Anyone following Zach Braff knows about the profound connection and gratitude he shows towards his fans, so it’s not surprising that when looking for funds for his second directorial effort he would turn to Kickstarter. Braff’s 2004 debut as a writer and director, Garden State, developed and maintained a cult-following despite an increasingly negative critical backlash in the years following its release and in 2013 an astounding 46,520 people raised over $3 million to help get his second feature off the ground.
In the anticipated comedy drama Wish I Was Here, Braff plays 35-year old struggling actor Aidan Bloom. His wife Sarah (Kate Hudson) is the sole bread-winner of the family, stuck in a dead-end job with an annoying cubicle-partner. After Aidan’s father (Mandy Patinkin) falls ill and can no longer afford to pay for the couple’s children’s private school, it falls on Aidan to educate his kids (Joey King and Pierce Gagnon) in any way he can, ultimately discovering himself in the process.
Wish I Was Here is all about the characters. About the importance of family. It’s beautiful, sincere, warm and most of all relatable. It opens with Aidan saying: “My brother and I used to pretend that we were heroes, the only ones who could save the day. But maybe we’re just the regular people, the ones who get saved.” It’s evident that the film echoes a wonderful contrast between how Braff used to think and what he has learned about himself since his last film. We have all faced difficult times in our lives, times from which we didn’t think we could ever recover. This feel-good drama tackles such serious times with just enough comedy to allow you to breathe, with just enough light in the darkness to make you think that maybe all is not lost.
Once Aidan’s daughter shaves her head in a cry for someone to notice her real self, he takes her to a shop full of wigs and tells her to choose one as amazing and unique as she is and like a blotch of colour, King stands out, as an incredible young actress and character, with a purple bob-cut for the rest of the film. The characters are not the stereotypes seen so often; they are human with problems and faults who ultimately show bravery in the face of death, with hearts bigger than life. It’s easy to see a little of yourself in all of them such as the genius nerd who’s lost his motivation, the man balancing dreams and reality, the wife who sacrifices her needs for her family and the grandpa who believes he’s failed as a parent.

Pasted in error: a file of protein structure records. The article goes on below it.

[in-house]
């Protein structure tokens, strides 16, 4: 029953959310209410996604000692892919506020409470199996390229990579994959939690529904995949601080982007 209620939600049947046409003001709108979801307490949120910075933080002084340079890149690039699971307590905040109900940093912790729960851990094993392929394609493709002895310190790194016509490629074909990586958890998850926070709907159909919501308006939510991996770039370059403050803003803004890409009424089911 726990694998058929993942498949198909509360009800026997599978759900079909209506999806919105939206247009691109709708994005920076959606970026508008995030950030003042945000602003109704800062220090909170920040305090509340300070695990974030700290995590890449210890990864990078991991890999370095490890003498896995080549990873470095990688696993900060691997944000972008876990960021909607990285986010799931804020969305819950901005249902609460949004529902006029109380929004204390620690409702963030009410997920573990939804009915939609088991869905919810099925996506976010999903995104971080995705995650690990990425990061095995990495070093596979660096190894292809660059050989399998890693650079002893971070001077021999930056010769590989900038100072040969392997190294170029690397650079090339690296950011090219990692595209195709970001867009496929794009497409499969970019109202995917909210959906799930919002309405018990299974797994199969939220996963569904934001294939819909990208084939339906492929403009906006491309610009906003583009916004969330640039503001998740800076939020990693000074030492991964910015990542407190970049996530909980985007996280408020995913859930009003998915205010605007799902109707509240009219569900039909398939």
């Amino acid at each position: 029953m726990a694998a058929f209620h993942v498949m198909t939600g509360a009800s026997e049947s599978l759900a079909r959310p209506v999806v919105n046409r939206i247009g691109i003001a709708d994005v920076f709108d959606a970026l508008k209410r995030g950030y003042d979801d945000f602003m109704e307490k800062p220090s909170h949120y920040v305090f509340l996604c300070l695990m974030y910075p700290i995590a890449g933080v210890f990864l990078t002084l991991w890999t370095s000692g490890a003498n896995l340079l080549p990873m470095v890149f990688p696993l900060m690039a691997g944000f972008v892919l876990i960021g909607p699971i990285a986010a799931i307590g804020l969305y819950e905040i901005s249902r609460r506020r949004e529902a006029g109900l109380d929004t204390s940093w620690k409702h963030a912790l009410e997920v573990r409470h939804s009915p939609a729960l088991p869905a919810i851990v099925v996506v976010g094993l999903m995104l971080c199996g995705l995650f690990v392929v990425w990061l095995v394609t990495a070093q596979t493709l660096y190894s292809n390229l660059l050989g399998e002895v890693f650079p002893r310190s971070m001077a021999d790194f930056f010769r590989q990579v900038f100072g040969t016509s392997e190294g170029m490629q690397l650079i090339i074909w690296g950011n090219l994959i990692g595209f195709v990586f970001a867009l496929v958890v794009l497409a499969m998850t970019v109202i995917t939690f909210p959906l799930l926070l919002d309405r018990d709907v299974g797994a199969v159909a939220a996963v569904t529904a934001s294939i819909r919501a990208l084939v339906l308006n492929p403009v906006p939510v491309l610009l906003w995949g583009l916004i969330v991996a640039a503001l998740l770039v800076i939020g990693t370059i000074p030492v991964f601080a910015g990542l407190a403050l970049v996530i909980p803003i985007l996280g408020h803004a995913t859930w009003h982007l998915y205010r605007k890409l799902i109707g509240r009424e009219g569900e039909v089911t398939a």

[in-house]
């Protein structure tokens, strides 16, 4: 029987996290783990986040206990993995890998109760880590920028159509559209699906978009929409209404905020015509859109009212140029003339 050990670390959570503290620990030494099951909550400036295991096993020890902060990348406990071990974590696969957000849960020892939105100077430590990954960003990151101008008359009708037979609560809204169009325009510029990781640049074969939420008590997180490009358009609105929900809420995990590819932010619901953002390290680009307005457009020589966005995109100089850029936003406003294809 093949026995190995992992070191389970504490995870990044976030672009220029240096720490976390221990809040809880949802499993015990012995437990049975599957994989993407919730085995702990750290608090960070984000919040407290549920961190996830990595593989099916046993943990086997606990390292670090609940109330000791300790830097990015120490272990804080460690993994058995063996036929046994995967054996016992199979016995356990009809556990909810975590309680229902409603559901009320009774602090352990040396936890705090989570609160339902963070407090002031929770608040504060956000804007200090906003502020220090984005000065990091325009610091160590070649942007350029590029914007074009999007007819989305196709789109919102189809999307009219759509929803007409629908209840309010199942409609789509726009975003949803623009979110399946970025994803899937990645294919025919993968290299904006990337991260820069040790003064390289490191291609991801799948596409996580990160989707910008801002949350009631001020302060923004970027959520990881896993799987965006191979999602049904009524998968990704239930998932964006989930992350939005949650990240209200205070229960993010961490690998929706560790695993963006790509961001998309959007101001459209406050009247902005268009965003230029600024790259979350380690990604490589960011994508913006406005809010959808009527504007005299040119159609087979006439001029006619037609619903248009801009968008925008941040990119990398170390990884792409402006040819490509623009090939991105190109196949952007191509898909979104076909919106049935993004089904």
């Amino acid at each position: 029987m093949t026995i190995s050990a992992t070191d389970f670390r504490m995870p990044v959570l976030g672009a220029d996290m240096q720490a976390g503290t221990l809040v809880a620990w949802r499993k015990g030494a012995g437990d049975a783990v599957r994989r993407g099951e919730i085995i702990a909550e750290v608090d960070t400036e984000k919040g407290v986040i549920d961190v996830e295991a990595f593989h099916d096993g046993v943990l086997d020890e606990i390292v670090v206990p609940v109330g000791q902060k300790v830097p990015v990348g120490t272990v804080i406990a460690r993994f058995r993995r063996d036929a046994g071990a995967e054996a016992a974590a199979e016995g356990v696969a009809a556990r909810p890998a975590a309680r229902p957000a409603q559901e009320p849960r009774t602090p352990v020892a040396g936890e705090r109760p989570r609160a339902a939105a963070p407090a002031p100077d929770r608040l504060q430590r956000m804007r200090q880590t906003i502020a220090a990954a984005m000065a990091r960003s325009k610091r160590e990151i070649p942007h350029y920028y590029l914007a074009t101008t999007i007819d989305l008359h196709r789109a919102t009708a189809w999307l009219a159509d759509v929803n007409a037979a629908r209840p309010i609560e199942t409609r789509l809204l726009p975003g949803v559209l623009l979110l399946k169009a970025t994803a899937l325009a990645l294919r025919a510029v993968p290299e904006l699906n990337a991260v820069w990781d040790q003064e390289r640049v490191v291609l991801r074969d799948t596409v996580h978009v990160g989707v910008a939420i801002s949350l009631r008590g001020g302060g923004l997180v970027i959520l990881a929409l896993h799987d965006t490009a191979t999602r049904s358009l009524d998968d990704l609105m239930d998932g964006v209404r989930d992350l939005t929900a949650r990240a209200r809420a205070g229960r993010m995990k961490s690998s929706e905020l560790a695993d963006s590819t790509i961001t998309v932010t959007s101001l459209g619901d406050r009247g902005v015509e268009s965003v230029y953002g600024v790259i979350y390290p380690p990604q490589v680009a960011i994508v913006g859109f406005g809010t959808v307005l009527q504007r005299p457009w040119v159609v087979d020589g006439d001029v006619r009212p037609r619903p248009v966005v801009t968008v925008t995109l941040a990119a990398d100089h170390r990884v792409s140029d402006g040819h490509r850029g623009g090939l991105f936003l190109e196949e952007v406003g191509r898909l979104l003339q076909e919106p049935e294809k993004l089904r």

A family in crisis is hardly a new narrative venture, and the film is quite similar to Garden State, which likewise centres around a failing actor who’s lost his way. The film sports a few too many montages and towards the end blaring plot-holes begin to show the seams of a script which is, otherwise, well-written with smart, witty dialogue that will crack plenty of smiles (“Fuck apps; it’s a saturated market. I’m going to start blogging.”) Most of all, the writing benefits from being an emotional journey of self-discovery and enlightenment, so ready your water-proof mascara or practice your ‘Got something in my eyes’ bit, because the waterworks are inevitable. Not because it’s sad (though it can be, so be warned) but because it’s a rollercoaster of misery, laughter, and heart-felt depth.
Despite its problems, Wish I Was Here is a warm and honest look into life and death, with a well-balanced mix of misery and laughter. The characters are human, the performances excellent, the themes relatable. Though the narrative is nothing new it is well-worth your time if you’re in need of some cheering up.